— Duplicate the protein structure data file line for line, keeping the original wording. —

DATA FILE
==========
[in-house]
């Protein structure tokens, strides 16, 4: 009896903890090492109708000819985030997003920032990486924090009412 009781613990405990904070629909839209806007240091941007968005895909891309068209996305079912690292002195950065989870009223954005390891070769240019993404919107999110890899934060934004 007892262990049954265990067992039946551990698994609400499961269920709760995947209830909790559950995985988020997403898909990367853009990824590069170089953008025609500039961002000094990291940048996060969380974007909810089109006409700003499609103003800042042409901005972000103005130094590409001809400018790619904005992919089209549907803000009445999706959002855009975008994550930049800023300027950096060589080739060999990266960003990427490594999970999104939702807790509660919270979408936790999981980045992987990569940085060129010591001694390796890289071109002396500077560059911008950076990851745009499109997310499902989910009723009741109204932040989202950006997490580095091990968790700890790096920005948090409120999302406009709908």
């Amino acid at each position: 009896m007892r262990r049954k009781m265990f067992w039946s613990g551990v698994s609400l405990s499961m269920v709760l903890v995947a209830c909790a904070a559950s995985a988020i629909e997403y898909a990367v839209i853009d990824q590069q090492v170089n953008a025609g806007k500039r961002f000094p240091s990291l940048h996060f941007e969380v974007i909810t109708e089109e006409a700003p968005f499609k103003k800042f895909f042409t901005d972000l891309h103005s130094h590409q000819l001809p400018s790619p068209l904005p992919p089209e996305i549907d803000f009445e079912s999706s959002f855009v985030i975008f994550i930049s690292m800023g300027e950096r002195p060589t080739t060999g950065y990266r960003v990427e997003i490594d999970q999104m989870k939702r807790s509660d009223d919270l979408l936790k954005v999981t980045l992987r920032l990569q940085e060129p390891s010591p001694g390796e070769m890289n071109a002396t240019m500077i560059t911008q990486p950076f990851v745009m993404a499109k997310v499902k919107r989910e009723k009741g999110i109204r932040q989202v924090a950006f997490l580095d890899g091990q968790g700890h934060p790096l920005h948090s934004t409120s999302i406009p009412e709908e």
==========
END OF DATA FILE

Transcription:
[in-house]
């Protein structure tokens, strides 16, 4: 009896903890090492109708000819985030997003920032990486924090009412 009781613990405990904070629909839209806007240091941007968005895909891309068209996305079912690292002195950065989870009223954005390891070769240019993404919107999110890899934060934004 007892262990049954265990067992039946551990698994609400499961269920709760995947209830909790559950995985988020997403898909990367853009990824590069170089953008025609500039961002000094990291940048996060969380974007909810089109006409700003499609103003800042042409901005972000103005130094590409001809400018790619904005992919089209549907803000009445999706959002855009975008994550930049800023300027950096060589080739060999990266960003990427490594999970999104939702807790509660919270979408936790999981980045992987990569940085060129010591001694390796890289071109002396500077560059911008950076990851745009499109997310499902989910009723009741109204932040989202950006997490580095091990968790700890790096920005948090409120999302406009709908």
């Amino acid at each position: 009896m007892r262990r049954k009781m265990f067992w039946s613990g551990v698994s609400l405990s499961m269920v709760l903890v995947a209830c909790a904070a559950s995985a988020i629909e997403y898909a990367v839209i853009d990824q590069q090492v170089n953008a025609g806007k500039r961002f000094p240091s990291l940048h996060f941007e969380v974007i909810t109708e089109e006409a700003p968005f499609k103003k800042f895909f042409t901005d972000l891309h103005s130094h590409q000819l001809p400018s790619p068209l904005p992919p089209e996305i549907d803000f009445e079912s999706s959002f855009v985030i975008f994550i930049s690292m800023g300027e950096r002195p060589t080739t060999g950065y990266r960003v990427e997003i490594d999970q999104m989870k939702r807790s509660d009223d919270l979408l936790k954005v999981t980045l992987r920032l990569q940085e060129p390891s010591p001694g390796e070769m890289n071109a002396t240019m500077i560059t911008q990486p950076f990851v745009m993404a499109k997310v499902k919107r989910e009723k009741g999110i109204r932040q989202v924090a950006f997490l580095d890899g091990q968790g700890h934060p790096l920005h948090s934004t409120s999302i406009p009412e709908e």